Atthaya Thitikul and Ruoning Yin teamed up to win the Dow Championship at Midland Country Club in Michigan; Thitikul birdied the par-3 18th to boost them to a one-shot win. Each has reached World No. 1 early in their respective LPGA careers and now each has a third victory, too.

Marcel Siem won the Italian Open for his sixth DP World Tour title; this one comes more than 20 years after his first in 2004. The win takes him to No. 129 in the world.

Max McGreevy won on the Korn Ferry Tour, ensuring he’ll return to the PGA Tour for the 2025 season.

And Richard Bland won the U.S. Senior Open on Monday in dramatic fashion; he was three shots behind when play resumed but wound up in a playoff — which he won with a sand-save par on the fourth extra hole. The English pro, who plays for LIV, is now two for two in senior major starts.


Cameron Young, guys.

Sometimes it seems like coming up short helps golfers find another gear their next time out, like when Xander Schauffele finished second at Quail Hollow and then won the PGA Championship the following week.

But with Cameron Young it feels like the burden of not winning has gotten heavier and heavier. The tension has grown thicker. And Sunday looked especially not fun. I mean, who breaks their driver in contention on the back nine on Sunday?! And still, even after the snap-hook on 14 and the snapped driver that followed, he could have made it into a playoff had he done the following:

-Made a four-footer at 16

-Two-putted 17

-Parred 18

Throw in a made seven-footer at 14 and you could pencil in Young as the outright winner. Instead? None of the above. The drought continues. The frustration continues to build.


A few things you should know, in brief.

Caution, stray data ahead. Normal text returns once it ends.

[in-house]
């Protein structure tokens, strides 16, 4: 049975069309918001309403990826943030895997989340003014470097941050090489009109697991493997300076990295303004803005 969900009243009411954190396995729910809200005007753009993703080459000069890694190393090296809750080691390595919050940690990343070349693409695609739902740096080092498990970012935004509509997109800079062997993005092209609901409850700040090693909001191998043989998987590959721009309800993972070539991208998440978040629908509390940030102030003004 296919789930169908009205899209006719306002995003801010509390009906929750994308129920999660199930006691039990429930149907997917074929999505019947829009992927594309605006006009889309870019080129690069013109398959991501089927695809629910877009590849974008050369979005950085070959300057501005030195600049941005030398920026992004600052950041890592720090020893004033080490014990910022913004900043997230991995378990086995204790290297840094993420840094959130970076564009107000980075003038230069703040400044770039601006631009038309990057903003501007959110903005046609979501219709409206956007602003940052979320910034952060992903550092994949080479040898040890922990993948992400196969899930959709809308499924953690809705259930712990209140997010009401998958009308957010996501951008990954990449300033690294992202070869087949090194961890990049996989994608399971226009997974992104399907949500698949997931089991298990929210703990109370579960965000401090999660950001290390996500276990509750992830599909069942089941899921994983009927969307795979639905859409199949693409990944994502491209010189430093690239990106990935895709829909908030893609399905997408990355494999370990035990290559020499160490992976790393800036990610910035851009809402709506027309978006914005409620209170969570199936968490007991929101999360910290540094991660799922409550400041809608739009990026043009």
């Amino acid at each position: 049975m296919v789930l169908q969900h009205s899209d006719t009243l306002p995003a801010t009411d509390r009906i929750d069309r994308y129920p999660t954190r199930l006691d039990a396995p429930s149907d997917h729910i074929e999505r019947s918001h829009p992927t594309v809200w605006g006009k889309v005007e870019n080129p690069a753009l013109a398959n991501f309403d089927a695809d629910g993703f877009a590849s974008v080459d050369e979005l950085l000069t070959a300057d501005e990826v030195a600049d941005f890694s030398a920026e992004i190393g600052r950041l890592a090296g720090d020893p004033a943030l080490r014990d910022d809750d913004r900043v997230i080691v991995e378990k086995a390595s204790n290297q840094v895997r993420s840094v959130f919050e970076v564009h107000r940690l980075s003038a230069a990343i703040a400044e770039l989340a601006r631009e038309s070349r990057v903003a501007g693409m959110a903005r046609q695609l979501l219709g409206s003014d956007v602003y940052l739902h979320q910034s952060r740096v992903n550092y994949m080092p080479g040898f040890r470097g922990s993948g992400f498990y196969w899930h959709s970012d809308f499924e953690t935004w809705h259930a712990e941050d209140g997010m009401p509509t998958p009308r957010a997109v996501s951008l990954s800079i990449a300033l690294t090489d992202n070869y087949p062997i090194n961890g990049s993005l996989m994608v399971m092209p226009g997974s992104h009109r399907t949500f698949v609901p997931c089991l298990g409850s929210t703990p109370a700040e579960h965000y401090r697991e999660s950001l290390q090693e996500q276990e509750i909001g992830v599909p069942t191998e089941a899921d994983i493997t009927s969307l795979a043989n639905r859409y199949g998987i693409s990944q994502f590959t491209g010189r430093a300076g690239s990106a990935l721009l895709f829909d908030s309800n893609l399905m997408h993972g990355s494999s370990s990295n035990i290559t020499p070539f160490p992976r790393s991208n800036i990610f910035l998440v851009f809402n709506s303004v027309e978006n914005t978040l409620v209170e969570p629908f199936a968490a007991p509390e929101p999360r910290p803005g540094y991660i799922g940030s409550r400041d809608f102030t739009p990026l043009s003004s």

Seth Waugh is leaving his post as CEO of the PGA of America; golf will now see new leaders atop the PGA, DP World Tour and R&A as the pro game continues to sort through questions about its future.

Superstar Jets cornerback Sauce Gardner has come down with a serious case of golf fever — though we’re worried about him soliciting swing tips on Twitter.

Chambers Bay is considering hosting a LIV event — though it sounds like discussions are in early stages.

The biggest news to come out of the Trump-Biden debate was undoubtedly their dispute about who’s better at golf.


Scotties, Camerons and Scotty Camerons.


From Padraig Harrington.

Our Zephyr Melton asked Padraig Harrington for the best golf advice he’s ever gotten. Harrington countered with the worst:

“Staying still is probably the worst thing. Keeping your feet still on the ground. Keeping your head still. Keeping your head down. Swinging slowly. These are all terrible things. Golf is quite counterintuitive. People who don’t play golf, if they came to golf and did the absolute opposite of what they think, they’d be better off.”


Where will Spieth’s season go next?

Jordan Spieth is reporting to this week’s John Deere Classic for the first time since 2015 — but he’s not even one of the top favorites. Spieth enters having finished T29 or worse in nine consecutive starts. He’s at risk of falling outside the PGA Tour’s coveted top 50 and he’s just 24th in U.S. Presidents Cup standings. But could there be some Spieth magic lurking in the Quad Cities?


Bryson knows ball.

It was enlightening, confusing, compelling and more to have Bryson DeChambeau on the latest episode of Warming Up. We talked about why he “almost never” plays golf at home, how he calibrates his irons pre-round, why it’s useful to practice with your eyes closed, why he always hits a draw and more.

I feel incredibly lucky to do these and even luckier that people seem to enjoy ’em. Give a watch, if you would:


Monday Finish HQ.

We have a local champion again! Cam Davis is one of a relatively small number of Washington residents playing big-time professional golf (shoutout Andrew Putnam), but he made the Evergreen State and Aldarra Golf Club proud with his second PGA Tour title. Next up: Can I convince him to play one of Seattle’s munis with me…

We’ll see you next week!

Before I let you go, here’s one more chance to subscribe to the email version of the Monday Finish — for free — RIGHT HERE! Appreciate you.

Dylan Dethier

Dylan Dethier

Golf.com Editor

Dylan Dethier is a senior writer for GOLF Magazine/GOLF.com. The Williamstown, Mass. native joined GOLF in 2017 after two years scuffling on the mini-tours. Dethier is a graduate of Williams College, where he majored in English, and he’s the author of 18 in America, which details the year he spent as an 18-year-old living from his car and playing a round of golf in every state.